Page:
Crypto Taxes: What to Declare Before You Buy?

Q: I am thinking about buying some cryptocurrency but before I do, I wanted to understand the tax implications. What do I have to declare in terms if I do go ahead? Is it taxed in the same way as my income?

A: Cryptocurrency (Bitcoin, for example) has become a more and more popular investment in recent years. According to FCA figures, the number of consumers holding cryptocurrency has risen to 2.3 million – from 3.9% to 4.4% of adults. The median holding has risen from £260 to £300.

You would think the clue is in the name – currency. Surely, it’s money and taxable in the same way? No. In fact, it’s not considered currency by HMRC and is not seen as the equivalent of money. How is it treated? As a traditional asset. So, in most cases – certainly when we’re talking about an individual as we are with yourself, it counts as a personal investment. You will not have it taxed as income, but you will be liable to pay Capital Gains Tax when you dispose of any crypto assets you have.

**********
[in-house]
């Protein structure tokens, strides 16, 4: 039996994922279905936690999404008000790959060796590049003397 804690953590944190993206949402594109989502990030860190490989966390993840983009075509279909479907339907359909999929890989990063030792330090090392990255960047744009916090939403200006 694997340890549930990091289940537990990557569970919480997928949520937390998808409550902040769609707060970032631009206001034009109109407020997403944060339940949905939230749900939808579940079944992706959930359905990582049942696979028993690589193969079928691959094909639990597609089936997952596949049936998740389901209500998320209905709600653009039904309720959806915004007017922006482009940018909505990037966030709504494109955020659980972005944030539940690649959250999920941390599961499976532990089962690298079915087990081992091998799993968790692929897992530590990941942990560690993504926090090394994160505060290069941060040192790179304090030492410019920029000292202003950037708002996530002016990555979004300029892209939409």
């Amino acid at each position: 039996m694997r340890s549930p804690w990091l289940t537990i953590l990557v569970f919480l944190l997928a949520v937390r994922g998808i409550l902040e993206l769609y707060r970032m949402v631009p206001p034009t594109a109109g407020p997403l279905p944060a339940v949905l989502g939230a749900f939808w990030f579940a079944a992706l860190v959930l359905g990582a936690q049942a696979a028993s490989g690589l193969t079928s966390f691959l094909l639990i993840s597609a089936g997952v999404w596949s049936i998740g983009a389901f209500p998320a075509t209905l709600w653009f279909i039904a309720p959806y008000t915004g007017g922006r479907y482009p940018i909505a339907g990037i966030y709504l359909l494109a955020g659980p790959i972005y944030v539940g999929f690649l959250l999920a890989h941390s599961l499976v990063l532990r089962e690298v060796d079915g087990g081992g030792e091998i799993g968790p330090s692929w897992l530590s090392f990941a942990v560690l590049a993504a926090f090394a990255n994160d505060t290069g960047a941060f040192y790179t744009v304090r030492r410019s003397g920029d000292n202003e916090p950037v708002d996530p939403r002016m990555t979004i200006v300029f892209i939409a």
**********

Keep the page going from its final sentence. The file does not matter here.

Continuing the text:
It is different, however, if you received cryptocurrency from your employer as a form of non-cash payment. Then it would be liable to Income Tax and National Insurance contributions.

It’s worth noting another rare exception, which HMRC explains here: “there may be cases where the individual is running a business which is carrying on a financial trade in crypto assets, and they will therefore have taxable trading profits. This is likely to be unusual, but in such cases Income Tax rules would take priority over the Capital Gains Tax rules.

Although it might not be an immediate consideration for you, it’s also worth noting that crypto assets will be considered as property for the purposes of Inheritance Tax.

Lastly, anyone thinking of investing should be in no doubt that HMRC is keeping an increasingly close eye on cryptocurrency ownership. It’s been reported in the national press in recent weeks that a new wave of tax investigations has begun into crypto investors. If you want to dive into any more detail about the repercussions for CGT and other tax liabilities, do get in touch.